NHK conducts longer-range 8K test

As part of its research towards making long-range terrestrial 8K broadcasting a reality, the Japanese public broadcaster recently sent an 8K signal over 27 kilometers in a test transmission.
February 3, 2014

Make way, 4K.

As part of its research and development of a large-capacity terrestrial transmission technology for 8K broadcasting, Japanese public broadcaster NHK has successfully completed a test transmission of an 8K signal across 27 kilometers.

The test consisted of a compressed 8K signal transmitted on a single UHF-band channel from a test station at NHK’s relay station in Hitoyoshi City, across the distance of 27 kilometers to a receiving station. That’s the same distance that can be achieved by current terrestrial digital broadcasting.

With the 8K signal having a resolution 16 times greater than the current HDTV signal, NHK used technologies that expand transmission capacity, including ultra-multilevel OFDM, a technology also used in WiFi to encode digital date on multiple carrier frequencies, as well as techniques to use multiple antennas at points of transmission and reception to enhance performance, and data compression technology.

In May of 2012 NHK made the world’s first terrestrial 8K test transmission, which covered a distance of 4.2 kilometers. This last test was conducted to demonstrate that 8K signals can be delivered to homes. The broadcaster, which calls its 8K technology Super Hi-Vision, says it is continuing to work with Japan’s ministry of internal affairs and communications to “strive for the speedy realization of 8K terrestrial broadcasting.”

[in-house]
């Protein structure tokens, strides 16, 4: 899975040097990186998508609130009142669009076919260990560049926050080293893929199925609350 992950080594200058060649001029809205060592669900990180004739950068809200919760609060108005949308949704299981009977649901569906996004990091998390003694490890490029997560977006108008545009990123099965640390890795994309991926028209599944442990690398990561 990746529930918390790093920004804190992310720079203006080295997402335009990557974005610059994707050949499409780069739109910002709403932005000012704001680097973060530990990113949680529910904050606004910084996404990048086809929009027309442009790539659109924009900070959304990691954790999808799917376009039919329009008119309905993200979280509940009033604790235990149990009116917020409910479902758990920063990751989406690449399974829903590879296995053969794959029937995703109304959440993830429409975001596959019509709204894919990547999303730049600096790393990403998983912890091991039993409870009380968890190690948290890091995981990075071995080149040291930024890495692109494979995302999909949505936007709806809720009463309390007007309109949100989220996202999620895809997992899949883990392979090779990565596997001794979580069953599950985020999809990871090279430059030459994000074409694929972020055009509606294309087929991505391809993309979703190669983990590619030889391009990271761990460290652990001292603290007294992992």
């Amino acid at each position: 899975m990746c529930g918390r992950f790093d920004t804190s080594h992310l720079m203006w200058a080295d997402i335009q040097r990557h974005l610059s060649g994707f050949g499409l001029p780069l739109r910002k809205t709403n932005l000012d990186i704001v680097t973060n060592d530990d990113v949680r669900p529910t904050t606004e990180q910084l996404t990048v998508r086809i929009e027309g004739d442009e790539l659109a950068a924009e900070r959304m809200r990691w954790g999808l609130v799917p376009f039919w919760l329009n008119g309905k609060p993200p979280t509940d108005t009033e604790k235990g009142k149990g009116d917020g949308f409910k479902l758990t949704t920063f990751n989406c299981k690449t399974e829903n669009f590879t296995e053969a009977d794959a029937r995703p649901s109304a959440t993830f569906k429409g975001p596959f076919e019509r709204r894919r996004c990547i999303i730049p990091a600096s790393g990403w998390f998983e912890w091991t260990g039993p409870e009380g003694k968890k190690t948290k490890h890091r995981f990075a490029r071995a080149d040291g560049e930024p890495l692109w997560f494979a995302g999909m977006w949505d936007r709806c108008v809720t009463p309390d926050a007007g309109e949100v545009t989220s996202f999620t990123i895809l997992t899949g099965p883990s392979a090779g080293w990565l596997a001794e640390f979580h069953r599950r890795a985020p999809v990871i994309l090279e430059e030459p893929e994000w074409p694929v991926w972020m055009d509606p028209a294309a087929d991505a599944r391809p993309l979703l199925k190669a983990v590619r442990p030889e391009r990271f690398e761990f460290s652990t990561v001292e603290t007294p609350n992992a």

About The Author
Andrew Tracy joined Realscreen as associate editor in 2021, following 17 years as managing editor of the award-winning international film magazine Cinema Scope. From 2010 to 2020 he also held the position of senior editor at the Toronto International Film Festival, where he oversaw the flagship publication for the organization’s year-round Cinematheque programming and edited its first original monograph in a decade, Steve Gravestock’s A History of Icelandic Film. He was a scriptwriter and consultant on the first season of the Vice TV series The Vice Guide to Film, and his writing and reporting have been featured in such outlets as Cinema Scope, Reverse Shot, Sight & Sound, Cineaste, Film Comment, MUBI Notebook, POV, and Montage.